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The side effects of well-meant legislation

How setting minimum room sizes pushed up prices and increased homelessness

There was a time when rental accommodation was not as high quality as it is today. Not that all properties are excellent, even today. But generally, the standards are high.

Successive governments of all colours have introduced various legislation aimed to lift standards. The intention is good. Some of the changes have brought about improved standards. Some have created problems of their own.

One piece of well-intentioned legislation is The Licensing of Houses in Multiple Occupation Regulations 2018. This came into force on 1st October 2018. Prior to this, there were no minimum room sizes for shared housing. Many local authorities issued guidance on room sizes but it was merely advisory. Clearly, having a large enough room is desirable. But the effect of this legislation has been to increase housing costs, decrease choice and increase homelessness.

Many properties built in England prior to the war were constructed with three upstairs bedrooms and two downstairs reception rooms. These are ideal for converting into a Shared Living Project for four people utilising one of the downstairs rooms as a bedroom. Invariably, one bedroom is quite small. This smaller bedroom has a lower rental price than the other rooms. Of course, everyone would like a bigger room, but not everyone can afford one.

Many of these smaller rooms are below the required 6.51 square meters. Prior to 2018, people on a low budget were happy to rent this space, especially if they got on well with the other housemates and spent time in the communal areas.

Since 2018, it has been illegal to rent out these smaller rooms. The obvious consequence was those innocent people needed to be evicted from their homes. Beyond that, the landlords had fewer rooms so needed to increase rents for the remaining rooms. Therefore, the poor person who cannot stay in the small room has to pay for a room that has increased in price, struggling to afford it, putting themselves at risk of rent arrears!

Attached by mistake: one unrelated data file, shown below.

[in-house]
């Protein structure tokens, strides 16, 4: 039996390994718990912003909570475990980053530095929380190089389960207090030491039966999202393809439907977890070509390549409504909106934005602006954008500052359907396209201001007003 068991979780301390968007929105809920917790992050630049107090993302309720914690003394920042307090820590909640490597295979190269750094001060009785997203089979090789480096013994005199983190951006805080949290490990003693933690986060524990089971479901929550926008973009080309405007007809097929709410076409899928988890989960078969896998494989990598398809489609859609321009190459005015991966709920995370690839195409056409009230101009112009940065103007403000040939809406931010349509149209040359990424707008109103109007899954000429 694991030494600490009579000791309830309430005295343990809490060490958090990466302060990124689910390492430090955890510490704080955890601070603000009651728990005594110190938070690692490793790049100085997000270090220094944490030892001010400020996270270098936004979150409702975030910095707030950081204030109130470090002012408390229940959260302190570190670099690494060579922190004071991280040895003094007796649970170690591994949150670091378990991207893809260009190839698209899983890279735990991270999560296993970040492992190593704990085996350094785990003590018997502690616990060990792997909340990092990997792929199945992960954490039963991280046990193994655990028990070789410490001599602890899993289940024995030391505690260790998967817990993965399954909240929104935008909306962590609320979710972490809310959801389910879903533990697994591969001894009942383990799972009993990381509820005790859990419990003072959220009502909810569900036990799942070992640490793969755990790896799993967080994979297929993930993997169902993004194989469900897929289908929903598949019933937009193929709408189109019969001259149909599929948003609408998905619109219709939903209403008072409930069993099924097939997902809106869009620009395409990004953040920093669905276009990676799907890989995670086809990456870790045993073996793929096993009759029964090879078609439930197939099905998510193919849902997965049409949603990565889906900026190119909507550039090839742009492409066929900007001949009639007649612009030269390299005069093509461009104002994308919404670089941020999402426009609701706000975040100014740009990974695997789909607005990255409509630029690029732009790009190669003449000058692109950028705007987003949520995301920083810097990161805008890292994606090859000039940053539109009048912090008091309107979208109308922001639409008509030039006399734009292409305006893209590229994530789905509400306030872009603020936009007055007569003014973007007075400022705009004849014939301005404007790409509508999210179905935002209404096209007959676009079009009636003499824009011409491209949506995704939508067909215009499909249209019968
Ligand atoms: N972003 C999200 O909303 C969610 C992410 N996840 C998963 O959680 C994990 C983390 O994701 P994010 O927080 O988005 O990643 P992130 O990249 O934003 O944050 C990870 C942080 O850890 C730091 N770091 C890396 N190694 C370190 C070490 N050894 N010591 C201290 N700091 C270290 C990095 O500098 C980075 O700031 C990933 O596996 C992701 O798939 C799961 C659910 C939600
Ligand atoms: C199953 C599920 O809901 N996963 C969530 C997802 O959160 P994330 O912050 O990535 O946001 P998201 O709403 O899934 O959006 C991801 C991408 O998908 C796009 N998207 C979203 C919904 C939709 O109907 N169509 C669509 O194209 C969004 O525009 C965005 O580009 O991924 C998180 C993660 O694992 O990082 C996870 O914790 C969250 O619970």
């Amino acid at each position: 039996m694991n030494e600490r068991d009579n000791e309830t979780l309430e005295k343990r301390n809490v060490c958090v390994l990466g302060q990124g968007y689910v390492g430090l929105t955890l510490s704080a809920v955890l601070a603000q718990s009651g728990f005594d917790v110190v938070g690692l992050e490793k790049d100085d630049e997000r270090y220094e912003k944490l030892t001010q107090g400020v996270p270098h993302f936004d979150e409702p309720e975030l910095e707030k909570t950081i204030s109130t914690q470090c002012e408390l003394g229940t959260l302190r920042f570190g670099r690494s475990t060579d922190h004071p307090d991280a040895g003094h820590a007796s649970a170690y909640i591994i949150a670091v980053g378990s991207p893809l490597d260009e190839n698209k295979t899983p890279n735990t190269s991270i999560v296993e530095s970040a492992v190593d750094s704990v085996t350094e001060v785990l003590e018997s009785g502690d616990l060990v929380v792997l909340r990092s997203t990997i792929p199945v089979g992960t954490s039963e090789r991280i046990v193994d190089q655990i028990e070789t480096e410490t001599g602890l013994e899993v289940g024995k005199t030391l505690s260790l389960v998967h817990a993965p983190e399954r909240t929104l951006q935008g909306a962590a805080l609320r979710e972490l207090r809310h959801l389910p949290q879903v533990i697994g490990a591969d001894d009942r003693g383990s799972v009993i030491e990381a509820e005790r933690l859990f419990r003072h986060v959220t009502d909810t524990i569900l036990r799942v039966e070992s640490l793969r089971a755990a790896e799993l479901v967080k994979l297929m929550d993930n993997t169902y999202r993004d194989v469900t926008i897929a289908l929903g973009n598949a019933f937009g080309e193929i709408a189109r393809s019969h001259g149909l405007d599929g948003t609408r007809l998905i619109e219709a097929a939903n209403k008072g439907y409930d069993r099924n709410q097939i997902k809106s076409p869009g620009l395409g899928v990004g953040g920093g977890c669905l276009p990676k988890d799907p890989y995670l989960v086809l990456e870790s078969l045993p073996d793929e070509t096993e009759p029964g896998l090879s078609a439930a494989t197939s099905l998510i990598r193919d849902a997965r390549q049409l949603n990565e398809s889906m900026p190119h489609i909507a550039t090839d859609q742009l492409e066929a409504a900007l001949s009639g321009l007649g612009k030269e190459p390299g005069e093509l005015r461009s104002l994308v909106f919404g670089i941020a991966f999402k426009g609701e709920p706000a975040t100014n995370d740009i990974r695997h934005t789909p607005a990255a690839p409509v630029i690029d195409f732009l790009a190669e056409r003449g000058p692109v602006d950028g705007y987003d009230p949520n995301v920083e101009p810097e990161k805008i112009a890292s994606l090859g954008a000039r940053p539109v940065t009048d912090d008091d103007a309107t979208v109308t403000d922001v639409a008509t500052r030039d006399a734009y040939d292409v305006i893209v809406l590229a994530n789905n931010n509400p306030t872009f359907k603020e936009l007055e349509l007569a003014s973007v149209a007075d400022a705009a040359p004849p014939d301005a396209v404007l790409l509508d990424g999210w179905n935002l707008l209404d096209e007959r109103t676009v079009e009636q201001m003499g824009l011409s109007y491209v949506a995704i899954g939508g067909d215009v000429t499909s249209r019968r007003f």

This reduction in available rooms and increase in prices is in nobody's interest. Not the tenant who has to pay more; not the landlord who has lower margins and less income spread; not the government who has to pay increased housing benefits.

Generally, markets work quite well. When legislation is introduced, it always has unintended consequences. We believe that the less regulation the better. Landlords need tax incentives and other nudges that make it worthwhile providing good quality accommodation. That ensures that there is plenty of choice for tenants. Plenty of choice means that people can simply refuse to move into any property that is below standard as they know there are other options. More choice naturally drives up standards and keeps prices from spiralling out of control.

Everyone wants a nice place to live that is comfortable and spacious. Promoting more availability of properties is the way to achieve this. Not through well-intended, but misguided legislation.

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